Cell phone users are never out of touch. They can talk and then talk some more. The conversation never seems to stop because they have thousands of minutes a month to use up.
But some of those conversations are beginning to annoy other people in what is shaping up to be a cell-phone war.
In 1990, there were four million cell phones in the United States. By last year, there were 134 million cell phones in use in the country.
"It's really gotten to be a problem," says CellManners.com's Carol Page. "People are just yelling their personal business everywhere."
The "Miss Manners" of cell phones says there is no reason for loud conversations.
"Remember the cone of silence on 'Get Smart?' People seem to think there's a cone of silence that descends over them," she says. "But, of course, it doesn't. Do we have to yell about the results of our colonoscopy at Home Depot?"
A recent poll shows that 86 percent of Americans say they are never discourteous on their cell phones. But, 50 percent believe that people, in general, have very bad cell-phone manners.
One step for better phone etiquette is to speak more softly.
"Grand Central Station, the world's largest train terminal, is actually wired for good cell-phone use," says Dan Brucker, an employee with Metro-North — a New York City commuter line.
He says the station allows cell-phone users to hear more clearly when speaking softly than when speaking at full volume.
Some, however, don't have to worry about being too loud on their cell phones, because they don't have the modern communication tool.
For Randy Cohen, who writes the ethicist column for The New York Times Magazine, it's not only about manners. The decision to fight cell-phone abuse is an ethical one.
"[If] you and I were on a cross-country bus, and you decided to make a series of phone calls, I would have to smash it," Cohen says. "I wouldn't want to, I would be obliged to, to be ethically consistent."
He says cell-phone owners have abandoned all civility, and he would fear for their development as human beings.
Driving while using your cell-phone may be legal, but it'll still get you an earful from NPR's "Car Talk" brothers Ray and Tom Magliozzi.
They say that while cell phones do save thousands of lives every year in emergencies, they also cause between 2,000 and 3,000 traffic fatalities and 300,000 injuries. They even have a name for it — DWY, Driving While Yakking.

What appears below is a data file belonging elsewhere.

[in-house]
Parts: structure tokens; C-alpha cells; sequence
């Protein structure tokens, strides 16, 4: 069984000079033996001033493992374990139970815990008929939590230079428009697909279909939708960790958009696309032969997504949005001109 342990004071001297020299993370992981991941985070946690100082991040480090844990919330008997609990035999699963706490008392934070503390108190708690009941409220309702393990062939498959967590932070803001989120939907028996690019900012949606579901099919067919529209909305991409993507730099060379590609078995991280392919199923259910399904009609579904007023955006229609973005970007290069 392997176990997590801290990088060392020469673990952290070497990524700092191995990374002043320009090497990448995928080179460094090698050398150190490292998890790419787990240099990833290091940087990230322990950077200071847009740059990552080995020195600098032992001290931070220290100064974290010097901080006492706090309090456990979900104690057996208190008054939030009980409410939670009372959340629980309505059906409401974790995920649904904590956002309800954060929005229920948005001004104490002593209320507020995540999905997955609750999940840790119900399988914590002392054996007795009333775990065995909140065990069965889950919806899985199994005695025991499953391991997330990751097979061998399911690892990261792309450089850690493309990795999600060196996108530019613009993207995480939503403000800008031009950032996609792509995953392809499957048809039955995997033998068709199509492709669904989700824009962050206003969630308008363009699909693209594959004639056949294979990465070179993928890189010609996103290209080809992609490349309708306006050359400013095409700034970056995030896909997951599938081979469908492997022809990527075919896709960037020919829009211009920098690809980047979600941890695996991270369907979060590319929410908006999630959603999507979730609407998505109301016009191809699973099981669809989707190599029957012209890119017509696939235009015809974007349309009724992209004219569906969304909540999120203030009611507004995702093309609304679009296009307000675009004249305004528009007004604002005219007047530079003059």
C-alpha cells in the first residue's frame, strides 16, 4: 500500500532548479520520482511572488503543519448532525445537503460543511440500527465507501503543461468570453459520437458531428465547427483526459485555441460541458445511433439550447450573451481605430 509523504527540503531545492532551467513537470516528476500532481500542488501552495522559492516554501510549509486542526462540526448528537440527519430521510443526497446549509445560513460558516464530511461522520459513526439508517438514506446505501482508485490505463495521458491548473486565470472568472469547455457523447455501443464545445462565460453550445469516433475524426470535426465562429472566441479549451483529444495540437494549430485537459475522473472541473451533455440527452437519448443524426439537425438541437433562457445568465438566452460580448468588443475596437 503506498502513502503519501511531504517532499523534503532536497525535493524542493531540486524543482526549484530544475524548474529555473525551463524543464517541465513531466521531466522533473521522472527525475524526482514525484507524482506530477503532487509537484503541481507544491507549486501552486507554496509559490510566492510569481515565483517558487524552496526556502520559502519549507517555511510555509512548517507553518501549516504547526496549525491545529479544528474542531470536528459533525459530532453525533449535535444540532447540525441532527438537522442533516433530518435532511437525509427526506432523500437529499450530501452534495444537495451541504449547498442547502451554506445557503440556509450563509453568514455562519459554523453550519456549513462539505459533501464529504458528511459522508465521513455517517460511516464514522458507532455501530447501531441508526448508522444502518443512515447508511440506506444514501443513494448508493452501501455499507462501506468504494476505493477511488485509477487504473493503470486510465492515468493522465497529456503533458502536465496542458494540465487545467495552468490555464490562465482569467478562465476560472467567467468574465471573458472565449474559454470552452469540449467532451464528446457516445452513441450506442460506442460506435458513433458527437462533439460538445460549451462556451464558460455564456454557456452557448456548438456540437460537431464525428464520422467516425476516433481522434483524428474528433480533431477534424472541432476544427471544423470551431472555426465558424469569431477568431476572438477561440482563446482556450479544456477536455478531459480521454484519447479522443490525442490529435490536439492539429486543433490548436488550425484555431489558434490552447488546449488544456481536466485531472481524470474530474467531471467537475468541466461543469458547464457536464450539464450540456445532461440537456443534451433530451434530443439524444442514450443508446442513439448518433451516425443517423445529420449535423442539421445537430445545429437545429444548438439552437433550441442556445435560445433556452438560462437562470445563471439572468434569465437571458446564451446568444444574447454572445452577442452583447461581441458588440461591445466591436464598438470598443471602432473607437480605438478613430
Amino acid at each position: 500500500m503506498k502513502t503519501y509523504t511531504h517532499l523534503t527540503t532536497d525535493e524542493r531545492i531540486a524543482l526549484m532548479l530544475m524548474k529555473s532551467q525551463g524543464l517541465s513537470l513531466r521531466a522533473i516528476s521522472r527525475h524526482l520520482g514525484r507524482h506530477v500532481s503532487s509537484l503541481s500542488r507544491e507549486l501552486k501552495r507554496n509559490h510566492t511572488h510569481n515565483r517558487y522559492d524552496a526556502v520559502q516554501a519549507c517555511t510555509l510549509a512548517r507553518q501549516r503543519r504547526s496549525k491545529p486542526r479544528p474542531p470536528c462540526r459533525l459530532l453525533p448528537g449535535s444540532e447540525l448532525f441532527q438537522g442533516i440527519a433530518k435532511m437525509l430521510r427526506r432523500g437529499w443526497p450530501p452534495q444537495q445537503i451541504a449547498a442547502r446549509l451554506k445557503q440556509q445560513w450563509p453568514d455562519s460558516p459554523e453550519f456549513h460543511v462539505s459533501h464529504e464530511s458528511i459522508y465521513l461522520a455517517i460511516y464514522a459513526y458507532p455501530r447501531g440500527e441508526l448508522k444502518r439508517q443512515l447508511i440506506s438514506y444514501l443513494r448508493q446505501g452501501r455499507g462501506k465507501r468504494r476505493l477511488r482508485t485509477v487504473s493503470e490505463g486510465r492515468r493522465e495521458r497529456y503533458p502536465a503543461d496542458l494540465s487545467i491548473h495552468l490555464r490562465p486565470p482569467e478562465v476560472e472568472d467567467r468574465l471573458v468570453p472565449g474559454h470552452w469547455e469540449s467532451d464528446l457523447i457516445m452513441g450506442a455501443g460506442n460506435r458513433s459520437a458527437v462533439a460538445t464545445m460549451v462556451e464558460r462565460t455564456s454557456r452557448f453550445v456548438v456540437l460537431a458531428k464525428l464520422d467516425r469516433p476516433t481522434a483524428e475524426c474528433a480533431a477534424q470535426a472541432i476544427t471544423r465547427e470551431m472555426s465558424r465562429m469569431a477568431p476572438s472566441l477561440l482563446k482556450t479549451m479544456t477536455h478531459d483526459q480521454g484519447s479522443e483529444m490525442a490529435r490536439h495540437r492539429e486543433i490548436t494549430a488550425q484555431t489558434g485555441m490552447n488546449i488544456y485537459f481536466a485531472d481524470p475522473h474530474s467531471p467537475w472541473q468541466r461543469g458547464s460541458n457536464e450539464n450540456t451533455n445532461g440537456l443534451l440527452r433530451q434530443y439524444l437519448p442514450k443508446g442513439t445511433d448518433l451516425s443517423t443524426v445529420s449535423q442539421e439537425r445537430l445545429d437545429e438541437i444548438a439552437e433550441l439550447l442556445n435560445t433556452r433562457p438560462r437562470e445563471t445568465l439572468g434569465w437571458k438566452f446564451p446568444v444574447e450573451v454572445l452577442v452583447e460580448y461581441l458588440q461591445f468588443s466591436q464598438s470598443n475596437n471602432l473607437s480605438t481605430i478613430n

"When you're on the cell phone, the best evidence suggests that your crash risk increases by about a factor of four," says Joshua Cohen, a researcher at the Harvard Center for Risk Analysis.
According to Cohen, you can actually measure the difference in eye movement of drivers.
The eye normally scans [as] it goes back and forth, which is what you would expect," he says. "When a person is involved in a phone call, their eyes suddenly stop moving. They get what's called tunnel vision."
People on trains seem to be especially annoyed, or annoying — depending on which side of the cell-phone divide you happen to be on. Amtrak has what it calls "quiet cars" in which cell-phone use is banned. However, that hasn't prevented more than a few skirmishes between cell-phone users, and those who prefer the company of their own thoughts.
"I heard of a story very recently on an Amtrak train, where someone was using their cell phone in a quiet car. And let's face it, that really is bad," recalls commuter Carol Page. "And another traveler said, 'Do you know this is the quiet car' and he wouldn't stop. And she grabbed his phone and smashed it."
James Cameron, head of a Connecticut group lobbying for quiet cars on the commuter line, says, "I think when I get that train ride, it comes with an expectation of peace and quiet as much as possible. I don't want to take all cell-phone users and segregate them in one car. Lets take the few of us nuts that just want a peaceful quiet ride, put us in one car."
But cell-phone user Jeff Moran disagrees.
"I don't think it's someone else's right to impose upon the 90 percent of us who do use the cell phone to get herded into random cars on the train, or to have to stand because the trains are crowded, except for the quiet car that might be half empty," he says.
Cameron counters, "It's these self-important people, who think that their cell phone is more important than anything in the world, including the peace and solitude of 50 other people within earshot, that I find most objectionable."
Randy Cohen says it's not against the law to talk on cell phones, but it's not ethical to disturb another's peace of mind.
Actor Brian Dennehy doesn't find cell phones to be amusing, especially during his performance in the theatre.
"Now you get these tunes, you know, the 1812 overture," he says.
He remembers one unforgettable performance while starring in "Death of a Salesman." A cell phone went off during the second act.
It's a very beautiful scene, heartbreaking scene, and this thing went off, and it went off, and it went off, and it went off," he recalls. "I finally just said, 'Alright, let's stop. We'll wait while you find your phone and turn it off, have your conversation, whatever it is, but we'll just wait.' Well of course the guy was mortified and ran out of the theater."
Cohen says he isn't a lawyer but he laughs, "As I understand it, under the laws of the state of New York, if someone uses one during a Broadway show, you're allowed to kill them. You're allowed to beat them to death with a cell phone."
A punishment Brian Dennehy, now starring in "A Long Days Journey Into Night," may not disagree with.
"They should probably consider the death penalty for people who have these cell phones," he says.
Next in sight, the picture phone, promises to pose even more pointed questions about privacy and ethics. But, says Randy Cohen, it's still important to focus on the fundamentals.
"It's what our mothers would call courteous," he says.